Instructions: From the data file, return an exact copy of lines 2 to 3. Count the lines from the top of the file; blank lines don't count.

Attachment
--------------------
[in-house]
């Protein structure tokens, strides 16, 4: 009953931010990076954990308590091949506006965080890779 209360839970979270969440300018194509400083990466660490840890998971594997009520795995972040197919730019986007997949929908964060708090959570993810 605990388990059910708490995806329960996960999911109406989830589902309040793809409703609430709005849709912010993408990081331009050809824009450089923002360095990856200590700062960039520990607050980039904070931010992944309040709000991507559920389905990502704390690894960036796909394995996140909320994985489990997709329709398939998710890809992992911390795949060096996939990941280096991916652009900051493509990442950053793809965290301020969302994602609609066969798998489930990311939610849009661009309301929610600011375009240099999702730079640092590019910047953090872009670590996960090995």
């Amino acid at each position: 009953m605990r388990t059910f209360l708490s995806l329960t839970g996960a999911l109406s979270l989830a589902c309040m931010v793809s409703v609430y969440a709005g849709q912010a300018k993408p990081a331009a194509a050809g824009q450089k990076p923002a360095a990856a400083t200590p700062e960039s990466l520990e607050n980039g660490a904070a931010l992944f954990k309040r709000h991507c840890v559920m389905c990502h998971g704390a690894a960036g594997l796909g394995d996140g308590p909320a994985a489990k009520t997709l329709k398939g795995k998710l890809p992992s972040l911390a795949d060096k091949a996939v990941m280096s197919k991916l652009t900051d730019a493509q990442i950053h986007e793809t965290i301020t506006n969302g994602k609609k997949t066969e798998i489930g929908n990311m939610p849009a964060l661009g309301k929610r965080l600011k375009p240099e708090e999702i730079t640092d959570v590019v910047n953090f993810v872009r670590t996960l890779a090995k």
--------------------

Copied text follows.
């Protein structure tokens, strides 16, 4: 009953931010990076954990308590091949506006965080890779 209360839970979270969440300018194509400083990466660490840890998971594997009520795995972040197919730019986007997949929908964060708090959570993810 605990388990059910708490995806329960996960999911109406989830589902309040793809409703609430709005849709912010993408990081331009050809824009450089923002360095990856200590700062960039520990607050980039904070931010992944309040709000991507559920389905990502704390690894960036796909394995996140909320994985489990997709329709398939998710890809992992911390795949060096996939990941280096991916652009900051493509990442950053793809965290301020969302994602609609066969798998489930990311939610849009661009309301929610600011375009240099999702730079640092590019910047953090872009670590996960090995």
């Amino acid at each position: 009953m605990r388990t059910f209360l708490s995806l329960t839970g996960a999911l109406s979270l989830a589902c309040m931010v793809s409703v609430y969440a709005g849709q912010a300018k993408p990081a331009a194509a050809g824009q450089k990076p923002a360095a990856a400083t200590p700062e960039s990466l520990e607050n980039g660490a904070a931010l992944f954990k309040r709000h991507c840890v559920m389905c990502h998971g704390a690894a960036g594997l796909g394995d996140g308590p909320a994985a489990k009520t997709l329709k398939g795995k998710l890809p992992s972040l911390a795949d060096k091949a996939v990941m280096s197919k991916l652009t900051d730019a493509q990442i950053h986007e793809t965290i301020t506006n969302g994602k609609k997949t066969e798998i489930g929908n990311m939610p849009a964060l661009g309301k929610r965080l600011k375009p240099e708090e999702i730079t640092d959570v590019v910047n953090f993810v872009r670590t996960l890779a090995k």